It is because of those reasons that it’s vital the state encourages policies to benefit this ever-important industry, without which our families would suffer from food insecurities and a lack of fulfilling and healthy food. Recently, the legislature passed the biennial state operating budget, our funding plan for the next two years. In the budget, we made significant moves to modernize the Current Agricultural Use Value (CAUV), changing the formula to provide our farmers with property tax relief.


In recent years, farmers have been experiencing property values increasing by upwards of 300 percent with farm income at its second-lowest level since the 1920s. This exponential increase has had a very negative impact on the agriculture community, putting an unfair and inaccurate tax on the most important component of a farmer’s business, their land. Through the measures included in the budget bill, the CAUV will be calculated to reflect the current farm economy.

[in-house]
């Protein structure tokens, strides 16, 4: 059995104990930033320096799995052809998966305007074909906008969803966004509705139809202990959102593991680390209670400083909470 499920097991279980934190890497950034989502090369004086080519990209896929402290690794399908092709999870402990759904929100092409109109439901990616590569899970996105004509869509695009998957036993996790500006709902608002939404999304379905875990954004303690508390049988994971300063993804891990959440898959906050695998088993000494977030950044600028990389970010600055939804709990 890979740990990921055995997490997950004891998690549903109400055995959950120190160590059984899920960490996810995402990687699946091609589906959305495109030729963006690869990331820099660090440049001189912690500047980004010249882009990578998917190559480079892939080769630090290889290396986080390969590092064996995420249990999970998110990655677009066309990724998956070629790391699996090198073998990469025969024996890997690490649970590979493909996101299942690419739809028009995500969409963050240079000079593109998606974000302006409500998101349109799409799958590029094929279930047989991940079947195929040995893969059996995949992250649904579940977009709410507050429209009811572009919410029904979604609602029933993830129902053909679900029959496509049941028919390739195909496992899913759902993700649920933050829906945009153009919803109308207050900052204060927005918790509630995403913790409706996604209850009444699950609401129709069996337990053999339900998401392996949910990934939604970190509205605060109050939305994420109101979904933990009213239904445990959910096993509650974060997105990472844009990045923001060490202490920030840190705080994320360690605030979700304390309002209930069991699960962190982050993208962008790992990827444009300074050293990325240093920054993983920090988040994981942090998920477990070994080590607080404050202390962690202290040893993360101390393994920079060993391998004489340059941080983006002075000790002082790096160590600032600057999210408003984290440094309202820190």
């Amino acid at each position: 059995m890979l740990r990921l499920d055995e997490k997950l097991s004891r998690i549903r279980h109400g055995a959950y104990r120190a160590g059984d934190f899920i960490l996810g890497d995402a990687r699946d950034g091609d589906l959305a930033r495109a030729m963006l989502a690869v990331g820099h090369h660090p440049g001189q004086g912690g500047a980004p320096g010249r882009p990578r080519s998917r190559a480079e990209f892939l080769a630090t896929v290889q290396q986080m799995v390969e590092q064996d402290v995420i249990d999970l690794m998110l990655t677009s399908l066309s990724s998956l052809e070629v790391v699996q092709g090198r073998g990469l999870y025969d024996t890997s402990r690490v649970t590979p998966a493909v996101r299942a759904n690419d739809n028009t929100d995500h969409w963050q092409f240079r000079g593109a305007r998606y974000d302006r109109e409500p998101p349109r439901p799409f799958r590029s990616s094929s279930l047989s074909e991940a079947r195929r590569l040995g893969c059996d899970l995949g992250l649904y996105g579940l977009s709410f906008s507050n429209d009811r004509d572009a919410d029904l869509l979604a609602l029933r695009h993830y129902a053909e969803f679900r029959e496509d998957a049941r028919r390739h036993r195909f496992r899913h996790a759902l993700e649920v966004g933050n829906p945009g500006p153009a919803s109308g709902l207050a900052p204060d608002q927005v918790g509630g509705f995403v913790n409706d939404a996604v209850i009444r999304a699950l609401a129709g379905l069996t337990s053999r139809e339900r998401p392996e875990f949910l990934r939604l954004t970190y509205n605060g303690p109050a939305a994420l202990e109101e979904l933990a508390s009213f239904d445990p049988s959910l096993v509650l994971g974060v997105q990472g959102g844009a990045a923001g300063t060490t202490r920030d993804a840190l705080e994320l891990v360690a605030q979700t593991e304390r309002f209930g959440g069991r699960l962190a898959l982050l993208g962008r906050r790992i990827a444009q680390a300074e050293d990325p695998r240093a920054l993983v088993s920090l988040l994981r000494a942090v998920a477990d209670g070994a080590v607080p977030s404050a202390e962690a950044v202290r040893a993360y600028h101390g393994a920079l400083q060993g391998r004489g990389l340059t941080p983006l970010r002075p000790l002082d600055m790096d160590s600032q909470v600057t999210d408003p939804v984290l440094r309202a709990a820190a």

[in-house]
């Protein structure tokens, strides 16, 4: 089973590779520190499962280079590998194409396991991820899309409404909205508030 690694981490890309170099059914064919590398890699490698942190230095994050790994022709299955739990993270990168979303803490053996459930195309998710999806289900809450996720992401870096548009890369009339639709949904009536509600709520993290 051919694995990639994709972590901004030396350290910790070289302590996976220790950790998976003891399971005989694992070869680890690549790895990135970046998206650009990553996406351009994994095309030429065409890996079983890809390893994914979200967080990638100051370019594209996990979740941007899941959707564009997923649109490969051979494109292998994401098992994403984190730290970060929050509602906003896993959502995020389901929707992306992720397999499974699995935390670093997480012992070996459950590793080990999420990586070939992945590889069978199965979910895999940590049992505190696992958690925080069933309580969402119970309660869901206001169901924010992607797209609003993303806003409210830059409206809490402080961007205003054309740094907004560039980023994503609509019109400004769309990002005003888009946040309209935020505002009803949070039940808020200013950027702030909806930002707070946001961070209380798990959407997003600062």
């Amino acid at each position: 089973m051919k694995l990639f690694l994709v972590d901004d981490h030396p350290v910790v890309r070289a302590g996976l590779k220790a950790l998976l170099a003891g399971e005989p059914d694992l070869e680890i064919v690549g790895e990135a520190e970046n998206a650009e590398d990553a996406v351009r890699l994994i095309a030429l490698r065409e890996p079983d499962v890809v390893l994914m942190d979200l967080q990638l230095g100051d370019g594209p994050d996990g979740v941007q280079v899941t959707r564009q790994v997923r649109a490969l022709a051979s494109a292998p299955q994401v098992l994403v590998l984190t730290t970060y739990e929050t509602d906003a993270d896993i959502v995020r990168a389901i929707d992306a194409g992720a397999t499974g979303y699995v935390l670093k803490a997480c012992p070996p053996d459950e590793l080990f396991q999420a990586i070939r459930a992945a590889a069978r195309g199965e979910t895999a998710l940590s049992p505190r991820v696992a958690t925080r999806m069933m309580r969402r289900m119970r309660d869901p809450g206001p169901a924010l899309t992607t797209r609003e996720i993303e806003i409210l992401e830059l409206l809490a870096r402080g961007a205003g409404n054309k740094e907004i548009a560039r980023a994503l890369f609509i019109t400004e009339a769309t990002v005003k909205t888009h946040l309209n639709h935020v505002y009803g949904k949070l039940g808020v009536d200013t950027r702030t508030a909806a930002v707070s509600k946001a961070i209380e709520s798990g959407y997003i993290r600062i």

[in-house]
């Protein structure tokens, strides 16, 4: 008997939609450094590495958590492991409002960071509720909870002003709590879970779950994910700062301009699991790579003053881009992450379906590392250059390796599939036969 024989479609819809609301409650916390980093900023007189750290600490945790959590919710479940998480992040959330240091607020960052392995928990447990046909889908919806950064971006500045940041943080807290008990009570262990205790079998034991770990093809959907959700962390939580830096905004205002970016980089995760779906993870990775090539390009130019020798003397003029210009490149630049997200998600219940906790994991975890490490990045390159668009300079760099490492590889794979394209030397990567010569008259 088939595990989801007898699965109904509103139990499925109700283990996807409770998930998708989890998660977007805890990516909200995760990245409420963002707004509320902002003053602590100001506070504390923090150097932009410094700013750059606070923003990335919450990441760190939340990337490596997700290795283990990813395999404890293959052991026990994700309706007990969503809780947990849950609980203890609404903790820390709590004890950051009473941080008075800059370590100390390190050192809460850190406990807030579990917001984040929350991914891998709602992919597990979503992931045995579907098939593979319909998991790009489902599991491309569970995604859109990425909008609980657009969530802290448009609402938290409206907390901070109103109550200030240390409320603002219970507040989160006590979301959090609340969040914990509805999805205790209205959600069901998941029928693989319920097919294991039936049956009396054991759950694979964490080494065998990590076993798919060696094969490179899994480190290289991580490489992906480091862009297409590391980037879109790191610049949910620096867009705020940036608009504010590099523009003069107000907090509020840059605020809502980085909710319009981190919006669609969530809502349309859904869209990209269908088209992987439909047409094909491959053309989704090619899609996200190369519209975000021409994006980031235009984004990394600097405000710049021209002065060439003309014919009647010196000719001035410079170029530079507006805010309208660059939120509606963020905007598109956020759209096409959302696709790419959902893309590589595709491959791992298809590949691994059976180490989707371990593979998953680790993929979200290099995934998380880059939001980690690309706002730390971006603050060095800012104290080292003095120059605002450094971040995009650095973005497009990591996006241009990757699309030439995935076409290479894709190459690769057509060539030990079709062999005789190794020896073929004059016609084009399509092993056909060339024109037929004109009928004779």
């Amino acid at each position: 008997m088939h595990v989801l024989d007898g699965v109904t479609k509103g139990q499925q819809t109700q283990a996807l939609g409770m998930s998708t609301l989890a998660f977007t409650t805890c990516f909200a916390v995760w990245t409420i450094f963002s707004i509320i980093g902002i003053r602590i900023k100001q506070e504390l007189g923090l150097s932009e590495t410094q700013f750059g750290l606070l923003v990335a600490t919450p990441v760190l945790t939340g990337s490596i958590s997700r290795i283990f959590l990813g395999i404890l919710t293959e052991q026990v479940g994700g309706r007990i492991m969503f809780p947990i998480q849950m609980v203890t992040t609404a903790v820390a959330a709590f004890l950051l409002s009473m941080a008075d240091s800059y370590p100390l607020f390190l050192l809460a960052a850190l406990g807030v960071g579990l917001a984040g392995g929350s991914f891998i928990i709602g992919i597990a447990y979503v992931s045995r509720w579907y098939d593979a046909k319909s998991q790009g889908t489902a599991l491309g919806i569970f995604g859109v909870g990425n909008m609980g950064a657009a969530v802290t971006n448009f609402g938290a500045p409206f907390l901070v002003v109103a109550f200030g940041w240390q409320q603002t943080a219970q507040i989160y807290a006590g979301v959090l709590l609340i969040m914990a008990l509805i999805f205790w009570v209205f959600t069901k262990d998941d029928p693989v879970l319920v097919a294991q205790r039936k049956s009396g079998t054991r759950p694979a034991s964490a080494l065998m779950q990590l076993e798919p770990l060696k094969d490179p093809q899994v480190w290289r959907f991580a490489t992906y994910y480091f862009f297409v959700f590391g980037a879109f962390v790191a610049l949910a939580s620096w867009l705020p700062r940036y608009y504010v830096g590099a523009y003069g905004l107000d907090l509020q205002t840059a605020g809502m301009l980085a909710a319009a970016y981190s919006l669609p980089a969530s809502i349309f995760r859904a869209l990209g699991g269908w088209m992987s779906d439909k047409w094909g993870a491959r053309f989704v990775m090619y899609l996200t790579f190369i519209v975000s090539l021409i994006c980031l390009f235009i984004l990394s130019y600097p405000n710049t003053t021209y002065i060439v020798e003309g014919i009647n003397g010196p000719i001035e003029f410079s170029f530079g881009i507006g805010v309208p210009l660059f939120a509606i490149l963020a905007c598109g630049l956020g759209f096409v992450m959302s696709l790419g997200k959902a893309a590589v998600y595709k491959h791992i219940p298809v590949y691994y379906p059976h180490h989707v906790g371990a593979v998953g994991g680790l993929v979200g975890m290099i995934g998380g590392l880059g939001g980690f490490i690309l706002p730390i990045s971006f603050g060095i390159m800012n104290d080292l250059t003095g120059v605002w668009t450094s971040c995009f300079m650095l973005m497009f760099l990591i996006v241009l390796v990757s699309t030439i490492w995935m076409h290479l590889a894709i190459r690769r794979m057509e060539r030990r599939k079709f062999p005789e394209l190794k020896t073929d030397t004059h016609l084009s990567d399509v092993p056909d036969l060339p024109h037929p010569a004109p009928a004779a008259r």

The CAUV formula will now use an equity rate that evaluates farm economy based on information disseminated from the United States Department of Agriculture. It will change the capitalization rate, thereby lowering property values and giving farmers more dispensation upon a true value of agricultural use. Most notably, this change will have a minimal impact on Ohio’s schools and local governments.


At the end of the day, the modernization of the formula used to determine property values and taxes for farmland is a rather technical fix to a great problem that the agriculture industry has been dealing with. This change will make a tremendous difference to the farming community, allowing Ohio’s farmers to be able to afford the land that has been in their families for generations and provide families with abundant food for years to come.